Injection therapy is one of many treatments available for patients with subacute (longer than six weeks) and chronic (longer than 12 weeks) low-back pain. Where the injection is given, what drug is used and why the injection is given can all vary. The injection can be given into different parts of the spine (the space between the vertebrae, around the nerve roots, or into the disc), ligaments, muscles or trigger points (spots in the muscles that when pressed firmly will produce pain). Drugs that reduce swelling (corticosteroids, non-steroidal anti-inflammatory (NSAIDs)) and pain (morphine, anaesthetics) are used. Injection therapy can be used for individuals with low-back pain with or without pain and other symptoms in the leg.
A number of electronic databases of healthcare articles were searched up to March 2007. This search identified 18 randomized controlled trials (RCTs; 1179 participants) that looked at injections with a variety of drugs compared to a placebo drug or other drugs. The injections were given into the epidural space (between the vertebrae of the back and outside the coverings that surround the spinal cord), the facet joints (the joints of two vertebrae), or tender spots in the ligaments or muscles. The review authors rated ten of the 18 RCTs as having a low risk of bias in the way the trials were conducted and reported. They were unable to statistically pool the results because the injection sites, drugs used and outcomes measured were too varied. Only five of the 18 trials reported significant results in favor of one of the treatment arms.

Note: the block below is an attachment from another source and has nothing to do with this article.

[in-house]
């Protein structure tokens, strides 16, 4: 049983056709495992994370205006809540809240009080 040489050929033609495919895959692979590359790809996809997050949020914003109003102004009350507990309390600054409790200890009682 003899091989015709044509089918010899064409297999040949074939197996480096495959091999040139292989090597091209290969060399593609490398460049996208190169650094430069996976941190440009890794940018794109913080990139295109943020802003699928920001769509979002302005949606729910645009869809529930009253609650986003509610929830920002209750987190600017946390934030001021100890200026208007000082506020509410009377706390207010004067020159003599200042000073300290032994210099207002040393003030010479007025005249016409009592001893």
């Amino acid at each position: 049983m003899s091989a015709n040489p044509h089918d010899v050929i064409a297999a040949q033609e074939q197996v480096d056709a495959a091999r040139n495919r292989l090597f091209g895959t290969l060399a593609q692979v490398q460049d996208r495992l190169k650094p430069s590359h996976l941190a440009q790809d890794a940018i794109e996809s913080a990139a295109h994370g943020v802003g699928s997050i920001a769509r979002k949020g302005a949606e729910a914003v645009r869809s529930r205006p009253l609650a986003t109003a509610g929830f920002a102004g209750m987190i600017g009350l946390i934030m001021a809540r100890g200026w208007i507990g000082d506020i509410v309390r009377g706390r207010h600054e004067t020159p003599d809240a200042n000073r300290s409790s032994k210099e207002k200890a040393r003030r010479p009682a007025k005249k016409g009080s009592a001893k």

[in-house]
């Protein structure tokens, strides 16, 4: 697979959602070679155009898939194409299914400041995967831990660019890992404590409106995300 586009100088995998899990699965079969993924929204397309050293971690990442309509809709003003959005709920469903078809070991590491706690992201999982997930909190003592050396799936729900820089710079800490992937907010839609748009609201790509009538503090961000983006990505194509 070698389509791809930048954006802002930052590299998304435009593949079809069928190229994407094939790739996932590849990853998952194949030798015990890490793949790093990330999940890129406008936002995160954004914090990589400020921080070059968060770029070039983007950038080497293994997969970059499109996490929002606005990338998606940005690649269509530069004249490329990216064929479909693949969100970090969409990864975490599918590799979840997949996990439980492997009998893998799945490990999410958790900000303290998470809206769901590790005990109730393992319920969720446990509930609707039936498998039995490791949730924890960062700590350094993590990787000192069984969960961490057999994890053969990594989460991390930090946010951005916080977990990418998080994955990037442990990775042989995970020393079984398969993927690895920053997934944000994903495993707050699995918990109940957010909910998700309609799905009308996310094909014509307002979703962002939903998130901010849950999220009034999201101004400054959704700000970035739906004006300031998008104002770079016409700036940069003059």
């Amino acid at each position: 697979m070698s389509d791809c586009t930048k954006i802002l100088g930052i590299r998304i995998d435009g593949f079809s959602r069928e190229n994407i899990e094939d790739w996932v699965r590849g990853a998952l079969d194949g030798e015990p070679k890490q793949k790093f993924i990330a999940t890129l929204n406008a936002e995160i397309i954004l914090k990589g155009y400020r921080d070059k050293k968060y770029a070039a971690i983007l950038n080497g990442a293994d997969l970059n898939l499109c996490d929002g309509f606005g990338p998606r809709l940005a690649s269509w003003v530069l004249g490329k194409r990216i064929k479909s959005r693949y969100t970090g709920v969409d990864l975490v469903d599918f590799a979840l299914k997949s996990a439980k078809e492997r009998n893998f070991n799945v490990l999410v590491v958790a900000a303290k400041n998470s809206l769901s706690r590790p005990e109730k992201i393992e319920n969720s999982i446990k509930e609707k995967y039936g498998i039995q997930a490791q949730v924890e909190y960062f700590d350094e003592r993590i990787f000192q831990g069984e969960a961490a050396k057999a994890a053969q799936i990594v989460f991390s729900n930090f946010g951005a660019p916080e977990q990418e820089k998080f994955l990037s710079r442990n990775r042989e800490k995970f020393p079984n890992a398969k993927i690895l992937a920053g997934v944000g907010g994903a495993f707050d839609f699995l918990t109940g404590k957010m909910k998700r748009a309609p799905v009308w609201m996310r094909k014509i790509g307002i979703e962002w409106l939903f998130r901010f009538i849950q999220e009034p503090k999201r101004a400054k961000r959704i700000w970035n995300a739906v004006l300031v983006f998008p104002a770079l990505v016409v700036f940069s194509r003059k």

The reviewer authors considered the likely treatment benefits to be worth the potential harms in only two studies. In nine out of the 18 studies, side effects such as headache, dizziness, transient local pain, tingling and numbness and nausea were reported in small numbers of patients. The use of morphine was more frequently associated with itching, nausea and vomiting. Rare but more serious complications of injection therapy have been mentioned in the literature, such as cauda equina syndrome, septic facet joint arthritis, discitis, paraplegia, paraspinal abscesses. Although the absolute frequency of these complications may be rare, these risks should be taken into consideration. Based on these results, the review authors concluded that there is no strong evidence for or against the use of any type of injection therapy for individuals with subacute or chronic low-back pain. (Staal J Bart, de Bie Rob, de Vet Henrica CW, Hildebrandt Jan, Nelemans Patty TI: Injection therapy for subacute and chronic low-back pain. Cochrane Database of Systematic Reviews: Reviews 2008 Issue 3 John Wiley & Sons, Ltd Chichester, UK).